Mysterious Road Theft Continues
National Park, NJ - Residents of this non-national park report the string of road thefts has not abated. For several months one road or the other has gone missing, and they are running short on others.
The first theft was reported on June 16th, when the attempt to drive to the end of Three-Quarter-Mile Pike on a dare found the road turned up short, entirely missing the Pike portion. Christopher Hugh, one of the discoverers, said, ``we were sure there was more street there; we could even see a Wawa in the middle of Parking Lot Field and it seemed strange it was so alone.'' The cashiers nearly all agreed there had been a road somewhere in the area, but they weren't sure just when it had vanished. One blamed Hoagiefest.
As the first stolen roads were on the outskirts and lead to marsh pits the crime was treated lightly. But two weeks ago when the undersea roads leading to the historic Fort Mifflin, Pennsylvania, were swiped, stranding dozens of aquacars, the borough council got serious. Said M(something) S(couldn't read handwriting), ``this was the site of a critical battle of the Revolutionary War: after the Colonial forces spent seven months tromping across the Appalachian Mountains they arrived here, only to find the British forces had given up waiting for them and left the day before. They settled in to camp for the winter and then tromped back the six months and thirty days to catch their foes, only to find the British had come right back to where they started. As the Continental Army rushed back to take advantage, the British recalled their commander to find out if the still had a commander, and appointed a new one just in case. Without access to this site we can never hope to understand that important day when he sailed in to Philadelphia while our young nation's patriots threw loaves of bread at him.'' Indeed.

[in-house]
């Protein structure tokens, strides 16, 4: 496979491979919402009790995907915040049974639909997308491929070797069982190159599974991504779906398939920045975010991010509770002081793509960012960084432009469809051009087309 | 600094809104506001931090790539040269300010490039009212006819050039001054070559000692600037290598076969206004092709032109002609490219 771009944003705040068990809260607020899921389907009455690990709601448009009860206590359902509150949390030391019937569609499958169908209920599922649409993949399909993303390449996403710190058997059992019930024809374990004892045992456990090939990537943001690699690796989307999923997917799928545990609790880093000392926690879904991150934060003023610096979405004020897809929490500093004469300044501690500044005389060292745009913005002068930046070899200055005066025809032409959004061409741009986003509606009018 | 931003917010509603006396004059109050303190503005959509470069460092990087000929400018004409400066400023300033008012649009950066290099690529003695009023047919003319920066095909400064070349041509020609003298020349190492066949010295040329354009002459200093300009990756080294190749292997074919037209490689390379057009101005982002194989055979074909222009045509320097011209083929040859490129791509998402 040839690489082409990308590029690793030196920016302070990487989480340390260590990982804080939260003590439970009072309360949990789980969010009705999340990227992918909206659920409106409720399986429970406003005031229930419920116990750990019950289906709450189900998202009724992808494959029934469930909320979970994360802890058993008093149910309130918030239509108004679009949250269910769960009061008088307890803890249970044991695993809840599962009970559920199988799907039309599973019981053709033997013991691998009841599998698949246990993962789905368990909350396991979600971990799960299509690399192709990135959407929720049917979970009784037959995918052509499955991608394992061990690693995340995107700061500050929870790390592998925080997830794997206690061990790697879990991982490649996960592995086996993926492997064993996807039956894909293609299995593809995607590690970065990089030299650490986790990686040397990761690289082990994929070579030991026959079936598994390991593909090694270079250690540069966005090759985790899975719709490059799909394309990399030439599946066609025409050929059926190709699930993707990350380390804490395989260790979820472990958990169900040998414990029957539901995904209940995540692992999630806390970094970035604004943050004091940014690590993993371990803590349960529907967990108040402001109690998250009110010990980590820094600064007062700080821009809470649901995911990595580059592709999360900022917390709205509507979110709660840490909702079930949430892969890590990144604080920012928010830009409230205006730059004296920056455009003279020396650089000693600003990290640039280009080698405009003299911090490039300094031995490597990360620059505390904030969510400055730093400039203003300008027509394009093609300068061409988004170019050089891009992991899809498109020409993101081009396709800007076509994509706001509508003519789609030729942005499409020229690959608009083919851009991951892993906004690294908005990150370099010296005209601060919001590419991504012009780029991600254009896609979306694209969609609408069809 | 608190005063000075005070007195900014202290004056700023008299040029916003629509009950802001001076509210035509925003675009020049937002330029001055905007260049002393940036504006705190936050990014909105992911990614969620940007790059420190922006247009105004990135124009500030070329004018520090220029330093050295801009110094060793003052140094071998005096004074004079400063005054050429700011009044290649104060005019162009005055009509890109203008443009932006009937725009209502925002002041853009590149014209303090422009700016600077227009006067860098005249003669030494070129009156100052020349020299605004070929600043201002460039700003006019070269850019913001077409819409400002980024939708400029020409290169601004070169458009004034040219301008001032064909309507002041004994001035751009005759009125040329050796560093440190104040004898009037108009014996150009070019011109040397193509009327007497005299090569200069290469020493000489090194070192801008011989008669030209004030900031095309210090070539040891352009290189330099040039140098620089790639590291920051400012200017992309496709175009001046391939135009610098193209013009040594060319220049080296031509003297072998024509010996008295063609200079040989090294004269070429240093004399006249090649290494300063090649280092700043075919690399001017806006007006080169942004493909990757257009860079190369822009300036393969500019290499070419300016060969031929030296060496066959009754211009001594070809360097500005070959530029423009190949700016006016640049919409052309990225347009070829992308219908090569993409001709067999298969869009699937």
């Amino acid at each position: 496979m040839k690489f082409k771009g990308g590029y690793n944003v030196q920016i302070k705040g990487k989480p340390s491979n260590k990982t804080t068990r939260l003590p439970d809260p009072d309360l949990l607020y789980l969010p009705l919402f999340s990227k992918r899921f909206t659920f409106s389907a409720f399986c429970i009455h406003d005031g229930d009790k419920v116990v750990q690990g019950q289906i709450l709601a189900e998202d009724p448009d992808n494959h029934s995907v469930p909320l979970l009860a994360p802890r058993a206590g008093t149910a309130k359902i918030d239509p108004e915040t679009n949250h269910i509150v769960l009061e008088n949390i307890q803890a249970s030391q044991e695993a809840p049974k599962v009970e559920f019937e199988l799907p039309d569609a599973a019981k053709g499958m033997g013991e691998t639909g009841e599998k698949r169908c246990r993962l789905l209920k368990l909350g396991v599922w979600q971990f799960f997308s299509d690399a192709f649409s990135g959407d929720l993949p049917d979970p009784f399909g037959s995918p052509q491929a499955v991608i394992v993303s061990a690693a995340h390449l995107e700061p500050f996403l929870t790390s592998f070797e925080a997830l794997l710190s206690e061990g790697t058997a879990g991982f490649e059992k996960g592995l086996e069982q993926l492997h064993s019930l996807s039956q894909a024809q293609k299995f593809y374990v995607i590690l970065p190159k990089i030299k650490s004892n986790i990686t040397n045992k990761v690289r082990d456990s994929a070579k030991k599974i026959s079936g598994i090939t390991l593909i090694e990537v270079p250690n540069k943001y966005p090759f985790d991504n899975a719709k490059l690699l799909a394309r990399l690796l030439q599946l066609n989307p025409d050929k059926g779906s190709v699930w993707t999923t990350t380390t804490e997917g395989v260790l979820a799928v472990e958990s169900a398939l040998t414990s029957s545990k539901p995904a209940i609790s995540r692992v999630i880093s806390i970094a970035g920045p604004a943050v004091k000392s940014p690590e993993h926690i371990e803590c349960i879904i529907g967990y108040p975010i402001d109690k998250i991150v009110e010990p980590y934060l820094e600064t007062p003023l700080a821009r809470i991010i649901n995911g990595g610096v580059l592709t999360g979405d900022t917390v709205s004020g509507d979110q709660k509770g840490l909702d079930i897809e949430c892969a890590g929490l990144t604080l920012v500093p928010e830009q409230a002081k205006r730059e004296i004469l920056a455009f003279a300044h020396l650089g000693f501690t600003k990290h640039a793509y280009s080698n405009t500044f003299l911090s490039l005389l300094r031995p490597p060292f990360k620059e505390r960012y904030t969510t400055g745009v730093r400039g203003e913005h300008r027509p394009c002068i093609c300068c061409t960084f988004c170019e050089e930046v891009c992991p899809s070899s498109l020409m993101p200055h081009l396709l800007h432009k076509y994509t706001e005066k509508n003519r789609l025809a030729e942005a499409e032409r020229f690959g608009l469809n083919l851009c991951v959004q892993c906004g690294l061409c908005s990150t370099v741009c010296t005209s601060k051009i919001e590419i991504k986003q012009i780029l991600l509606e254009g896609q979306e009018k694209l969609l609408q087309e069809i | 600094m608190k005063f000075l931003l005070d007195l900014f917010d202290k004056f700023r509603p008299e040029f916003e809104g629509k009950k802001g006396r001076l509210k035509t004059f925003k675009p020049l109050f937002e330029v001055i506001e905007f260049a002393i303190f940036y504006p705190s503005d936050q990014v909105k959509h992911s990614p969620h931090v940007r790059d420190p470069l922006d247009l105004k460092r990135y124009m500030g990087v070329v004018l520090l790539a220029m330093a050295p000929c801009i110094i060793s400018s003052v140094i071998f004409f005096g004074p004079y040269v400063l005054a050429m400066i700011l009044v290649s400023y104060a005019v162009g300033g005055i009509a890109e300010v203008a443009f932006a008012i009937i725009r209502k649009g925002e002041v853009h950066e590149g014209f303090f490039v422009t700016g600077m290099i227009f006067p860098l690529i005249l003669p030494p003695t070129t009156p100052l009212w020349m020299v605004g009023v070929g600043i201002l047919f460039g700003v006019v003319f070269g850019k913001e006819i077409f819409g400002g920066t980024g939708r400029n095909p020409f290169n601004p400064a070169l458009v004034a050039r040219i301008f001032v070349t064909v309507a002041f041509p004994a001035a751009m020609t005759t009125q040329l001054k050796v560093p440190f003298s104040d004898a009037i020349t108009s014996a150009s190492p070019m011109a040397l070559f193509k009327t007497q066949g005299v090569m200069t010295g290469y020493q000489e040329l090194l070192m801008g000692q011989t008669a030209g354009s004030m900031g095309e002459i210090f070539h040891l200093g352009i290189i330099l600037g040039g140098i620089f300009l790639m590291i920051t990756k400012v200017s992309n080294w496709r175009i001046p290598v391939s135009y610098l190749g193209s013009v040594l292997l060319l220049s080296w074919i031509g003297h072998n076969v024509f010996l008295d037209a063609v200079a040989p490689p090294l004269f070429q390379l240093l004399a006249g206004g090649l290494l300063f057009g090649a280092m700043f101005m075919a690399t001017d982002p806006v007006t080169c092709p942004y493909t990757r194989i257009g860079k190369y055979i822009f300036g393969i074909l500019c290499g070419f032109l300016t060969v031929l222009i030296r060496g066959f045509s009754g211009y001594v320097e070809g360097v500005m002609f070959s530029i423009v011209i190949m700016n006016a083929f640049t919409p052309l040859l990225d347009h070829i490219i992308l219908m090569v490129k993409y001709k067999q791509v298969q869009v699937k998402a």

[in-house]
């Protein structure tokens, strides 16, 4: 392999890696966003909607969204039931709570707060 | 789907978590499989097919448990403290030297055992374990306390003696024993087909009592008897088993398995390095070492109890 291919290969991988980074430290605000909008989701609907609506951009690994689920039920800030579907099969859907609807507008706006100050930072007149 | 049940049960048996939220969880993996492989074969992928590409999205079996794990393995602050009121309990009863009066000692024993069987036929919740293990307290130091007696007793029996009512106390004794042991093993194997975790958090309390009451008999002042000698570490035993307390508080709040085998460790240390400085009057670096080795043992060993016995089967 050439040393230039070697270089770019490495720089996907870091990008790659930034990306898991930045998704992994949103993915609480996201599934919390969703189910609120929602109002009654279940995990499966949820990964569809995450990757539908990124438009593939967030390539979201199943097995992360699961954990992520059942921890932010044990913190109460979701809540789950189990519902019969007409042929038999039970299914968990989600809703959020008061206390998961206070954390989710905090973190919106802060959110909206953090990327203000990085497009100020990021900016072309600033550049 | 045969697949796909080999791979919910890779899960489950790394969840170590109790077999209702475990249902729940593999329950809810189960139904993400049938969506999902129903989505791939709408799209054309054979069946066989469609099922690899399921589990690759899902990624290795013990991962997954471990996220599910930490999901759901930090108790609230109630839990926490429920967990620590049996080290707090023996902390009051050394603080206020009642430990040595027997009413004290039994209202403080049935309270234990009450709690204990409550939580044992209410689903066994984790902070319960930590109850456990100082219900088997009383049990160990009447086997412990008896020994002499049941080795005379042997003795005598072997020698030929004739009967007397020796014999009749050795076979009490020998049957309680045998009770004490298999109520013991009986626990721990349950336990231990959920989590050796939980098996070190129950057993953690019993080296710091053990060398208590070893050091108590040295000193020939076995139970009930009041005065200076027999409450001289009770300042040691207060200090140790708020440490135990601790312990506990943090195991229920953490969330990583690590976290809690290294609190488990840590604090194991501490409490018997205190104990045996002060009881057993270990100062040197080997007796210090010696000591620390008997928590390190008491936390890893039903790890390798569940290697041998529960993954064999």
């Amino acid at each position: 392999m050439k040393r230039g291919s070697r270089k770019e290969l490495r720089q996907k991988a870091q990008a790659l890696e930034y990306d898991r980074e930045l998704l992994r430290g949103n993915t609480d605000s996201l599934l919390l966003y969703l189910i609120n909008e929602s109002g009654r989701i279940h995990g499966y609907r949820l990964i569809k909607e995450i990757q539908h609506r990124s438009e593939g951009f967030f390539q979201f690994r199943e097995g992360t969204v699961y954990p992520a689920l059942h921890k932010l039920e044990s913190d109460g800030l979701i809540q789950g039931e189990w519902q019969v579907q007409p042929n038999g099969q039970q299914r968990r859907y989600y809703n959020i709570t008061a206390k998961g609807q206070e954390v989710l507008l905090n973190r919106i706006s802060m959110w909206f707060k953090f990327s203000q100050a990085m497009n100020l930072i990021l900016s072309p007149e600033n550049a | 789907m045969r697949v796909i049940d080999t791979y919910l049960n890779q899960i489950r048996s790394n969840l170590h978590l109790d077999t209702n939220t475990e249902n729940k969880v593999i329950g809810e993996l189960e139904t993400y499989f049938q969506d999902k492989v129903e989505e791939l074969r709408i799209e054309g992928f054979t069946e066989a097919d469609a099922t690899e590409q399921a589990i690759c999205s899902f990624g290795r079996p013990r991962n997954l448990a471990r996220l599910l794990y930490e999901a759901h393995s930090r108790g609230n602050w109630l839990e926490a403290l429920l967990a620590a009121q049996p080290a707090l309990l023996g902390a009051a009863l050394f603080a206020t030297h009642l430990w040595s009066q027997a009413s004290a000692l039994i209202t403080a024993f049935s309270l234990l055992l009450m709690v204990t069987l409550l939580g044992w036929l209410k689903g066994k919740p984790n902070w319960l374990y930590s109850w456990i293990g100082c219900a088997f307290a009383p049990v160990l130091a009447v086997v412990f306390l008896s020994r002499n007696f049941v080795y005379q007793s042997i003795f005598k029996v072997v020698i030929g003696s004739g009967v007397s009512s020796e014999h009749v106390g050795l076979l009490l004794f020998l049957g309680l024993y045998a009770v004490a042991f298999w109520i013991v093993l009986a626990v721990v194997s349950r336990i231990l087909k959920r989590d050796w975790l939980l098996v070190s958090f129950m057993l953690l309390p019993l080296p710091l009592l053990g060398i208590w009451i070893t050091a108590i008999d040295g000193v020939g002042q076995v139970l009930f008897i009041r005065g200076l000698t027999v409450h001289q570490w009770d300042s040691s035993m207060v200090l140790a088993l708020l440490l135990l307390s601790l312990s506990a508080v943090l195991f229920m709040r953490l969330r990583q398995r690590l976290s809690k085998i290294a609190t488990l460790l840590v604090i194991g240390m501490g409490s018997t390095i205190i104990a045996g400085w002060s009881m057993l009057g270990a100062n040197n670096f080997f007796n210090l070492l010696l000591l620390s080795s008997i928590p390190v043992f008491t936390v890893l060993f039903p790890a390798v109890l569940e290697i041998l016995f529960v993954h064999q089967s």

What was expected to be a major clue turned up in early August when a fleet of road construction vehicles rolled through the main part of town. ``We thought they were working on resurfacing,'' said one witness, who asked to remain anonymous, ``since the surface needed it. Then they seemed to be working on re-centering, digging all the further down and chewing up the center with that ... center-chewing thing they have. And after that came some re-bottoming, I guess, since there were all these jackhammers being taken to the bottom of the road. And after that they found some bricks that they just stuffed in their pockets,'' said Jason, whose request was partly granted.
A suspect was arrested last Wednesday for attempting to sell Adeline Road on eBay, but a map search found there had never had an Adeline Road in National Park. Chemical tests proved the road had been Hutchinson Avenue, which also never in National Park. He is held on suspicion of forging stolen roads, and if they ever find out where Adeline Road or Hutchinson Avenue were will he be in more trouble.
The municipality has tried to cope. In the early stages it passed off the absence of roads as a pedestrian fair, and urged people to find any foods which could be dipped and fried to make it look convincing. This was fun for weeks, but as supplies of things to fry dwindled down to include frozen string beans and the bottles of brownish-red colored flavoring agents that spontaneously grow on refrigerator doors, the plan's limits grew more obvious. By the second week of September they had turned to batter-dipping the ring tosses.
As the targets for the road thieves have moved into town, residents have been forced to adjust. Many property owners have found the only things keeping their lots apart were the streets, and without them they're now dozens of feet nearer their neighbors. Christine, who lives across from Jason above near what used to be Home Avenue, said ``the old lots really let you appreciate how far you can open your front door'' without stepping into Jason's living room. It is about two feet.
Trivia: At its closest conjunctions Venus shows nearly the same face to the earth -- successive conjunctions advance Venus's face by 0.00144 rotations, about half a degree of longitude. Source: Rain of Iron and Ice, John S Lewis.
Currently Reading: Candy Freak: A Journey Through The Chocolate Underbelly Of America, Steve Almond. And he raises a great question right at the start: regional candies are disappearing fast; why isn't there an equivalent to the microbrewery market for odd or local candies?